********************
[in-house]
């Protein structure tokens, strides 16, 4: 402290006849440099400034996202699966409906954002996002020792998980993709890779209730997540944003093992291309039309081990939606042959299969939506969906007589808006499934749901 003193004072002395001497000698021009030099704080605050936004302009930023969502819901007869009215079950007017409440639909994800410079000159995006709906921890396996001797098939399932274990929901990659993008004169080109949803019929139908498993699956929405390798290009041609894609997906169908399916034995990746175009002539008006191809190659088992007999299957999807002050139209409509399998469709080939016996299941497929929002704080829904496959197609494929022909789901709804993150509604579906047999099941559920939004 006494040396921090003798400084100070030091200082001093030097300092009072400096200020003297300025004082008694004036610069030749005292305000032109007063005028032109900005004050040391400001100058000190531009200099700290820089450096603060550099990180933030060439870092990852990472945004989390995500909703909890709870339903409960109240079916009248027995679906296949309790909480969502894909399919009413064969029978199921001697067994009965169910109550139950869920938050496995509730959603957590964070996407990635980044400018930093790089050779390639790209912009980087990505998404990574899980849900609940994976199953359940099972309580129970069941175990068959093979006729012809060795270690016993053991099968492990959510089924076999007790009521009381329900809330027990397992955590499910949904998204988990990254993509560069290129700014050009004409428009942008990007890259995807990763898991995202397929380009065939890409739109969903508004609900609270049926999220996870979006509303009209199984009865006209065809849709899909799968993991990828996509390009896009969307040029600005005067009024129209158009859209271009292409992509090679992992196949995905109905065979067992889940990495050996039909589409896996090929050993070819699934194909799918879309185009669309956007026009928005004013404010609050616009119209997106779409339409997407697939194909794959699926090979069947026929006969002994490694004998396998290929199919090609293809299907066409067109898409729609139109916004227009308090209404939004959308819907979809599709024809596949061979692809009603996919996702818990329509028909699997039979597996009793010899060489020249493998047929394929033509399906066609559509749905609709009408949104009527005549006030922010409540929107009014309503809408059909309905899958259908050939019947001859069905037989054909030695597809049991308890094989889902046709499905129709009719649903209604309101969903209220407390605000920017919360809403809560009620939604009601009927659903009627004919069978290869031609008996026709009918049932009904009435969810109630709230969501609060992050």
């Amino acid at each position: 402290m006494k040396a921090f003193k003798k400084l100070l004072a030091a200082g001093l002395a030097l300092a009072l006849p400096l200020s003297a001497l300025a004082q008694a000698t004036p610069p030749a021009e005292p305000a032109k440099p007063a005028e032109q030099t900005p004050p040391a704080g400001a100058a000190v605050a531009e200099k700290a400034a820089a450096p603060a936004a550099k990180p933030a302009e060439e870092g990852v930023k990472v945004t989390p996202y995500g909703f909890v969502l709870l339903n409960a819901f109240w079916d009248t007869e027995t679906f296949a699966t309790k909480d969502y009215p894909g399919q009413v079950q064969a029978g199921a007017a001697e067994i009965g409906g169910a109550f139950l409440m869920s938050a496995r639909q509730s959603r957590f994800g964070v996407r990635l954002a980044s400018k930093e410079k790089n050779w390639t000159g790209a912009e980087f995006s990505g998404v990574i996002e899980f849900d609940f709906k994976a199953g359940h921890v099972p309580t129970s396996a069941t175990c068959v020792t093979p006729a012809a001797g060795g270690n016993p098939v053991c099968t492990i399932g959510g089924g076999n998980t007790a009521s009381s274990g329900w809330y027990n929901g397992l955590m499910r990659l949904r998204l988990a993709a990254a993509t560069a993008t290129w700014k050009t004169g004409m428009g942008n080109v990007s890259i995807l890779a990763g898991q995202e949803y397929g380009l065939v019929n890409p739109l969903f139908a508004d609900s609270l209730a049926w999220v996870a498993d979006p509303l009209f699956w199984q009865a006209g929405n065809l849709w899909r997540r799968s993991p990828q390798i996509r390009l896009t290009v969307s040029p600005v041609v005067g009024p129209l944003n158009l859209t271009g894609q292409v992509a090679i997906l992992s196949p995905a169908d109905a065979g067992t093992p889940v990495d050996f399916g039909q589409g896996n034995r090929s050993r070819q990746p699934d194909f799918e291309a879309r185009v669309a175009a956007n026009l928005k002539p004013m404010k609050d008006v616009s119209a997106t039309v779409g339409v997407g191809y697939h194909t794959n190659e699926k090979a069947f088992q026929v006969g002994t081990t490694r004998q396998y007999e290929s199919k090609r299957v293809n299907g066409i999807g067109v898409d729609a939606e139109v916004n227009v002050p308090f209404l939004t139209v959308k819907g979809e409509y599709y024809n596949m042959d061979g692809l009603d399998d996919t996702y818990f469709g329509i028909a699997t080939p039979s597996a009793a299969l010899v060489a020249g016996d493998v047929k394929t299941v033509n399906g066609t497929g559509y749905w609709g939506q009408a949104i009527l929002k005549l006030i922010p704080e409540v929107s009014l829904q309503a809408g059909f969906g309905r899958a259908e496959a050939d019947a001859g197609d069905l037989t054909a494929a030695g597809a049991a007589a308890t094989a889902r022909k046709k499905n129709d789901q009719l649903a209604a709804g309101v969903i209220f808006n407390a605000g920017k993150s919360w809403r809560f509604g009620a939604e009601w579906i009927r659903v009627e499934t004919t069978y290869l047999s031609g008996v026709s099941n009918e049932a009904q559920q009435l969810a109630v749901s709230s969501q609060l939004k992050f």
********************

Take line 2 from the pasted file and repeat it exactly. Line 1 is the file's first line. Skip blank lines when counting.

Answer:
């Protein structure tokens, strides 16, 4: 402290006849440099400034996202699966409906954002996002020792998980993709890779209730997540944003093992291309039309081990939606042959299969939506969906007589808006499934749901 003193004072002395001497000698021009030099704080605050936004302009930023969502819901007869009215079950007017409440639909994800410079000159995006709906921890396996001797098939399932274990929901990659993008004169080109949803019929139908498993699956929405390798290009041609894609997906169908399916034995990746175009002539008006191809190659088992007999299957999807002050139209409509399998469709080939016996299941497929929002704080829904496959197609494929022909789901709804993150509604579906047999099941559920939004 006494040396921090003798400084100070030091200082001093030097300092009072400096200020003297300025004082008694004036610069030749005292305000032109007063005028032109900005004050040391400001100058000190531009200099700290820089450096603060550099990180933030060439870092990852990472945004989390995500909703909890709870339903409960109240079916009248027995679906296949309790909480969502894909399919009413064969029978199921001697067994009965169910109550139950869920938050496995509730959603957590964070996407990635980044400018930093790089050779390639790209912009980087990505998404990574899980849900609940994976199953359940099972309580129970069941175990068959093979006729012809060795270690016993053991099968492990959510089924076999007790009521009381329900809330027990397992955590499910949904998204988990990254993509560069290129700014050009004409428009942008990007890259995807990763898991995202397929380009065939890409739109969903508004609900609270049926999220996870979006509303009209199984009865006209065809849709899909799968993991990828996509390009896009969307040029600005005067009024129209158009859209271009292409992509090679992992196949995905109905065979067992889940990495050996039909589409896996090929050993070819699934194909799918879309185009669309956007026009928005004013404010609050616009119209997106779409339409997407697939194909794959699926090979069947026929006969002994490694004998396998290929199919090609293809299907066409067109898409729609139109916004227009308090209404939004959308819907979809599709024809596949061979692809009603996919996702818990329509028909699997039979597996009793010899060489020249493998047929394929033509399906066609559509749905609709009408949104009527005549006030922010409540929107009014309503809408059909309905899958259908050939019947001859069905037989054909030695597809049991308890094989889902046709499905129709009719649903209604309101969903209220407390605000920017919360809403809560009620939604009601009927659903009627004919069978290869031609008996026709009918049932009904009435969810109630709230969501609060992050």